TPWD News Release — Dec. 5, 2013
Under the new regulations, persons leaving or approaching public water in the affected counties are required to drain all water from their vessels and on-board receptacles. This applies to all types and sizes of boats whether powered or not, personal watercraft, sailboats, or any other vessel used to travel on public waters.
The rules apply on all public waters in Collin, Cooke, Dallas, Denton, Fannin, Grayson, Hood, Jack, Kaufman, Montague, Palo Pinto, Parker, Rockwall, Stephens, Tarrant, Wise, and Young counties.
Applicable in all areas where boats can be launched, the regulation requires the draining of live wells, bilges, motors, and any other receptacles or water-intake systems coming into contact with public waters.
Under these rules, live fish cannot be transported in water that comes from the water body where they were caught, personally caught live bait can be used only in the water body where it was caught, and no off-site tournament weigh-ins would be allowed if live fish are being transported in water from a water body in one of the affected counties. (Anyone planning a tournament should check with Texas Parks and Wildlife’s Inland Fisheries Division.)
Anglers are allowed to transport and use commercially purchased live bait in water provided they have a receipt that identifies the source of the bait. Any live bait purchased from a location on or adjacent to a public water body that is transported in water from that water body could only be used as bait on that same water body.
Movement from one access point to another on the same lake during the same day does not require drainage and there is an exception for governmental activities and emergencies. Marine sanitary systems are not covered by the new regulations.
Lakes Belton and Stillhouse Hollow are covered by an emergency rule extending these same water draining requirements to all public water in Bell and Coryell counties. The department is considering expansion of the recently implemented rules to include Bell, Coryell, and 28 additional counties in North and Central Texas. The department will provide notice and opportunities for public comment on any changes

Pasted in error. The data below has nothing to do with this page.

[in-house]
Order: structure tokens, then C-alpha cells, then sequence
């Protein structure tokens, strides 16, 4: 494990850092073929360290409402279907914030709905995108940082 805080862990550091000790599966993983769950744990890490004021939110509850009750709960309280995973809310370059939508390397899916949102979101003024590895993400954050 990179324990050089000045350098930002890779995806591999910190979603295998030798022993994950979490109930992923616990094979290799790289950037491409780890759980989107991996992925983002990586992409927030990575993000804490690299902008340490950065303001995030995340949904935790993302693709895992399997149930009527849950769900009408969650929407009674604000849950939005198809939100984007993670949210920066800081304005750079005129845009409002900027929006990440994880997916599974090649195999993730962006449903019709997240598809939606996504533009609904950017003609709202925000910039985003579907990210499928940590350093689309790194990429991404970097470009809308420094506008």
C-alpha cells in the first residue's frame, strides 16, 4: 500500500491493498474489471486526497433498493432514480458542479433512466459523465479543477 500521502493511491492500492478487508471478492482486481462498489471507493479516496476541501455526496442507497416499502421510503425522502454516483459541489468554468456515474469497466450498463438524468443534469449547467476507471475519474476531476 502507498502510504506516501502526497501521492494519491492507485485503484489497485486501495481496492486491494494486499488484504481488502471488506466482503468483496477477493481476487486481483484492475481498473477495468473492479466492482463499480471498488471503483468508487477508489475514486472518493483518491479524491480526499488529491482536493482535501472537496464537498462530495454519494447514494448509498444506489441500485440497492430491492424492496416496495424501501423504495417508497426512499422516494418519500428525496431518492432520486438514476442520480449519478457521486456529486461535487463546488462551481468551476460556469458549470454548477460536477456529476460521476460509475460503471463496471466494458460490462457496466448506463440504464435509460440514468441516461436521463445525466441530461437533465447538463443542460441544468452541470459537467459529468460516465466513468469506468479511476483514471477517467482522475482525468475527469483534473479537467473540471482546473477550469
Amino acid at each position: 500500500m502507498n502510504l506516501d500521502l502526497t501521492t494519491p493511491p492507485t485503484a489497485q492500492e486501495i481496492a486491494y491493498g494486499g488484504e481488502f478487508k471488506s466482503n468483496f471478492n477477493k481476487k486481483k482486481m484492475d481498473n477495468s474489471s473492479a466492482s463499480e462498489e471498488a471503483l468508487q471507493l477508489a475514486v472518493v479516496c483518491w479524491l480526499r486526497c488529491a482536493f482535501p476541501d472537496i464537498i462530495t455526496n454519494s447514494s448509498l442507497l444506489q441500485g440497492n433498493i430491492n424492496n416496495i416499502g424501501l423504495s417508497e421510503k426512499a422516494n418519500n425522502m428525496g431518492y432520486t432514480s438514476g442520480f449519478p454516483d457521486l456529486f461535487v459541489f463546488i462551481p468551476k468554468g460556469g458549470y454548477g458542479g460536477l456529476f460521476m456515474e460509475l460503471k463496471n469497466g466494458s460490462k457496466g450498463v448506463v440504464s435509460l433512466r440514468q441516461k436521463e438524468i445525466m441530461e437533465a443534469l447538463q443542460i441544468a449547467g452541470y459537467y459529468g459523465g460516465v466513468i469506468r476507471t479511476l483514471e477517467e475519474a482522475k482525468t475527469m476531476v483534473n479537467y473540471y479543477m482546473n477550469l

Zebra mussels became established in Texas in Lake Texoma in 2009. Last year, they were found in Lake Ray Roberts and the Elm Fork of the Trinity River. More recently, zebra mussels have spread to Lakes Bridgeport, Lewisville, and Belton. They can expand their range even farther by hitching a ride on trailered boats that have been immersed or moored in waters where they have established populations.
The rapidly reproducing mussels, originally from Eurasia, can have serious economic and recreational impact to Texas reservoirs. They can clog public-water intake pipes, harm boats and motors left in infested waters by covering boat hulls, clog water-cooling systems, annoy boat-dock owners by completely covering anything left under water, and make water recreation hazardous because of their sharp edges.
From an environmental perspective, zebra mussels are filter feeders, which means they compete with baitfish such as shad for available forage. Any impact on baitfish in turn can affect their predators — game fish such as bass, striped bass and catfish. Zebra mussels also threaten native mussel populations because they will colonize on their shells and essentially suffocate them.